I turned this in late. Actually, I wasn’t given a firm deadline, so I might have turned it in at the deadline or, and this is borderline delusional, early. No, it wasn’t early.
Writers, cartoonists, and the ad folks never turned in anything early. That is one of my enduring memories of my time as the managing editor of the Voice. I graduated in May 1982. I began writing for the Voice as a freshman. I was incredibly honored in the fall of my junior year to be asked to take on a leadership role as the managing editor. My mother, the food editor at the Courier Post in Camden, N.J., tried to sound pleased for me when I shared my news over Thanksgiving or Jewish Christmas (i.e., Chinese food and a movie); I can’t recall exactly when it happened. My uncle, who worked for The Philadelphia Bulletin, just laughed. Thinking back to that day, I now know that I was too young and dumb to understand their reactions. At the time, I just assumed they didn’t get it. After all, I was a junior at a really good college. I was in the SFS. I spoke good enough Spanish and could quote Thomas Merton. I had even slogged through something like 20 or 30 pages of Immanuel Kant’s Critique of Practical Reason. I knew a lot of things. What did my family know?
It turns out that my mother was right. (Please, do not share this with her). My uncle was right, too, but the newspaper gods soon got even with him when The Bulletin ceased operating in January 1982.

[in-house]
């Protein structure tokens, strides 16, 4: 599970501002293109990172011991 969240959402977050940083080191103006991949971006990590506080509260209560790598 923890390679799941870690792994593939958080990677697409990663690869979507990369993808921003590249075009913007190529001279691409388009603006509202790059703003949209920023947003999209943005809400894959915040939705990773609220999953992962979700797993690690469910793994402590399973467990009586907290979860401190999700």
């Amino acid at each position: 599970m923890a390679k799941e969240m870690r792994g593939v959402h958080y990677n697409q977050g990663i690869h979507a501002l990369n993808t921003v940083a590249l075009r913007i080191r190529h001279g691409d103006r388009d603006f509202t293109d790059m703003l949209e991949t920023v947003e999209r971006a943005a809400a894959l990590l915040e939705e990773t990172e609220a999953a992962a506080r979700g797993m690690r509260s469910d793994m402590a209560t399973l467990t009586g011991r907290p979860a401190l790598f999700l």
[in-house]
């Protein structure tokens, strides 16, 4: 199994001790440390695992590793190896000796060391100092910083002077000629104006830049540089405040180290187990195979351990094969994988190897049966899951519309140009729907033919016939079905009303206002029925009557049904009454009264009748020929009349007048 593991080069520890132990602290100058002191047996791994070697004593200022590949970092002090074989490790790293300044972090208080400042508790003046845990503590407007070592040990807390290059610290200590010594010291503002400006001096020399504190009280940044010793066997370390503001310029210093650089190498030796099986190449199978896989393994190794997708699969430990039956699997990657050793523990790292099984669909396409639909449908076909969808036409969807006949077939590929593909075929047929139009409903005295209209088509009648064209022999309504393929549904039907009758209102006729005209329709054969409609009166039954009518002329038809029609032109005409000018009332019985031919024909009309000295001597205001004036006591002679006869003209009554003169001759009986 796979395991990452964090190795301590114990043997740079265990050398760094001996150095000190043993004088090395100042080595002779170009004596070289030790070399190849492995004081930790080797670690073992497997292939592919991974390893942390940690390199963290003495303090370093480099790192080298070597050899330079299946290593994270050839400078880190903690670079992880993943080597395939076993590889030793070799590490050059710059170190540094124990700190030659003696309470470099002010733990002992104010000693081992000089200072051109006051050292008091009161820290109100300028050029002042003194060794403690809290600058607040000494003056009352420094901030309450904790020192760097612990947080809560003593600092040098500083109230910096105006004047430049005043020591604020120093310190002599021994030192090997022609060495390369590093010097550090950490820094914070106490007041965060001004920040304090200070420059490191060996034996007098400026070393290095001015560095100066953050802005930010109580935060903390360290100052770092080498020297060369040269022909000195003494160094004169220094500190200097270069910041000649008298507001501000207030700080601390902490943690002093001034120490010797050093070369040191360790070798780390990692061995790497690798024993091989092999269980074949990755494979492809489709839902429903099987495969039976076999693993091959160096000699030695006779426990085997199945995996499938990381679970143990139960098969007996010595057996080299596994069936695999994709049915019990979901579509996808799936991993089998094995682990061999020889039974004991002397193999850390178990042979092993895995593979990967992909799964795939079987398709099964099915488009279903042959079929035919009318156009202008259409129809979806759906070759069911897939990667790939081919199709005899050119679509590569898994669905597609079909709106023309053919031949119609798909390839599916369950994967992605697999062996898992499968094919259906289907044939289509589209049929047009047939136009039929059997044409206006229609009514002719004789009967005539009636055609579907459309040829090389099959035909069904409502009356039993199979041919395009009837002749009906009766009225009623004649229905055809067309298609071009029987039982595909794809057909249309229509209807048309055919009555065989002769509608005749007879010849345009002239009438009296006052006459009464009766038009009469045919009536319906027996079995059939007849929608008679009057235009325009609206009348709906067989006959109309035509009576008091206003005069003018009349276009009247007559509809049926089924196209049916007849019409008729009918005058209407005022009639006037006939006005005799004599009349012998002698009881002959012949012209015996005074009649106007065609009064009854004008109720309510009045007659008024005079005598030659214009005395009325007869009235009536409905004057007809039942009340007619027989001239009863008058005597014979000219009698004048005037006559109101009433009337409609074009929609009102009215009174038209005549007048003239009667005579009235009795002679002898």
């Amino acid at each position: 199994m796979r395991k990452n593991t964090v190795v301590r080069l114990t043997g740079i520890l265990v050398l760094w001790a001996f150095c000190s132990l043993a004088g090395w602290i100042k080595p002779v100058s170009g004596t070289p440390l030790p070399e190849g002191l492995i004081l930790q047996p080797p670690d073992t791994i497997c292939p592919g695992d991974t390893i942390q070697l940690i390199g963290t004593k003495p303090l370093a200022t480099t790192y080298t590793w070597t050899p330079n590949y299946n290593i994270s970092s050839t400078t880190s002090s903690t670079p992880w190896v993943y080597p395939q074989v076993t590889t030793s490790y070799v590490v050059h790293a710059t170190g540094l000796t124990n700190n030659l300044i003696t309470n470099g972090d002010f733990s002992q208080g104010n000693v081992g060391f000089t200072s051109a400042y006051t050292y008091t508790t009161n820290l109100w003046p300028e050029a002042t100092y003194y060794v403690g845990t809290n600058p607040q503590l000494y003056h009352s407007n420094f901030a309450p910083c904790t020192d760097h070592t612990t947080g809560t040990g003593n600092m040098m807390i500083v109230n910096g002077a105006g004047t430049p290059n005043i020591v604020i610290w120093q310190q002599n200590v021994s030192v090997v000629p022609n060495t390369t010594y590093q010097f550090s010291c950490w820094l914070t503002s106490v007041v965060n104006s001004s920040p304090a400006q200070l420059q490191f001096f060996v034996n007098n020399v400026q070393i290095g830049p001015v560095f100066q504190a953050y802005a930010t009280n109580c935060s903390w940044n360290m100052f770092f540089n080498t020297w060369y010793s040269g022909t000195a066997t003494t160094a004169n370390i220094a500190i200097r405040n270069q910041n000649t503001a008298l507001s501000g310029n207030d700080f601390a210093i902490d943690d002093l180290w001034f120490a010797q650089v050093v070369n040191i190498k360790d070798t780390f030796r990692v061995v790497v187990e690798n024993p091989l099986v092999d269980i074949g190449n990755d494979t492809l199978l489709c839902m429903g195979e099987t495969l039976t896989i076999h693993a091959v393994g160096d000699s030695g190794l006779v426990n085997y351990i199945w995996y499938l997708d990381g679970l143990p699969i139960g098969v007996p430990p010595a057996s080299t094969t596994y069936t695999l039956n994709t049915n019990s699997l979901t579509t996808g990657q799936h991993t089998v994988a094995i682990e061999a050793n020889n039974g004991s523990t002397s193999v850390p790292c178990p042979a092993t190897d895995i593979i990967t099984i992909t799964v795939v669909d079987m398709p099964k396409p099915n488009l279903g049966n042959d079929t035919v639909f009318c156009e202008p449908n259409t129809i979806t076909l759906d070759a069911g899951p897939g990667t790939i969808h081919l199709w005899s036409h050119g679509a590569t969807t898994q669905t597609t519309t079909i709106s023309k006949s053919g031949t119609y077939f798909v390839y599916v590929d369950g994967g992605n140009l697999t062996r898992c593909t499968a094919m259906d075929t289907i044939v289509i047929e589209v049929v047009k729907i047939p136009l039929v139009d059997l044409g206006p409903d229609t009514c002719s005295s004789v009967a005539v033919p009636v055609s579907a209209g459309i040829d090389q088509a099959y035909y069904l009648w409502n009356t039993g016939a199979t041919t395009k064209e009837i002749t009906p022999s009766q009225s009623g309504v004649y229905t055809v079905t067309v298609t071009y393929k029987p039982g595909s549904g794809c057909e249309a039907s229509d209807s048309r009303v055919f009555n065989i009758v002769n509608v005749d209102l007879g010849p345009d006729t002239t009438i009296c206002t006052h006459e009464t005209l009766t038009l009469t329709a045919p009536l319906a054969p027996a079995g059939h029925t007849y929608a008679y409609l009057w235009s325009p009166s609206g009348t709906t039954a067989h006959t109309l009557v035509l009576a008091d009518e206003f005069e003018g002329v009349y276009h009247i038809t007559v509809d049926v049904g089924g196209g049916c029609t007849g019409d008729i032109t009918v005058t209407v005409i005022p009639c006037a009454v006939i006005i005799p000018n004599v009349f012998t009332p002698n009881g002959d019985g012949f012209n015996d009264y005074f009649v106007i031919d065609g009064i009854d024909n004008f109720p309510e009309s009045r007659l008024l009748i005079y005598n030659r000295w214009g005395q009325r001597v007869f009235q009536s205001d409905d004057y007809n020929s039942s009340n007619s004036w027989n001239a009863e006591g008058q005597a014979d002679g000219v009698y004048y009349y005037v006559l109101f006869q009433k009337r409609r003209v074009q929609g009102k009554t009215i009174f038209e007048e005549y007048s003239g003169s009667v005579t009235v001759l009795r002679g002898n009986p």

Serving as the managing editor wasn’t an awful job, but it had its headaches. One night, with a majority of staffers out with some illness, I left the offices late and feeling sick myself. I left with promises that the cartoon for the next day’s paper was “on the way.” I awoke to a paper without a cartoon. The space was filled with a doctored picture of Reagan and Bush that made an idiotic political point. For my sin of leaving early and not knowing what would fill the cartoon’s place, I had to answer the angry letters that poured in over the next month or so.
Most of my memories from the Voice are of working with terrific people who put in long hours for the paper and took enormous pride in what we produced each week. I remember the legendary Helen Thomas coming to our offices to talk journalism. I remember dining with Father Freeze to discuss our editorial that criticized the University for recruiting Patrick Ewing. I’ll never forget the pride and terror of having the Washington Post and later Newsweek pick up a Voice story on the high number of abortions among Georgetown students (relative to George Washington and American students). A source at Planned Parenthood provided the details, and we editorialized that the complete absence of contraceptives at the student health center was no doubt at least partially to blame.
I’m now officially old enough to have foggy memories of my undergraduate days, but I do know that being a part of the Voice was one of the best things I did at Georgetown. I drove a GUTS bus to help pay my way, but I worked on the Voice because I loved it.
I’m a loyal alum who gives to the Annual Fund every year. Most years I interview 10-15 high schoolers in my area for admissions. And I’m enough of a sports fan to understand that we should have never opposed recruiting Patrick Ewing. The Voice was an important part of my time at Georgetown, and it remains so. While I skim the many emails I get from the University, SFS, the Admission Office, etc., I read carefully and with pride the online version of the Voice. It has been and will continue to be such an important part of Georgetown for me and countless others. I couldn’t be prouder to have been part of it.
Joel Wolfe (SFS ’82) was Managing Editor in Spring and Fall of 1981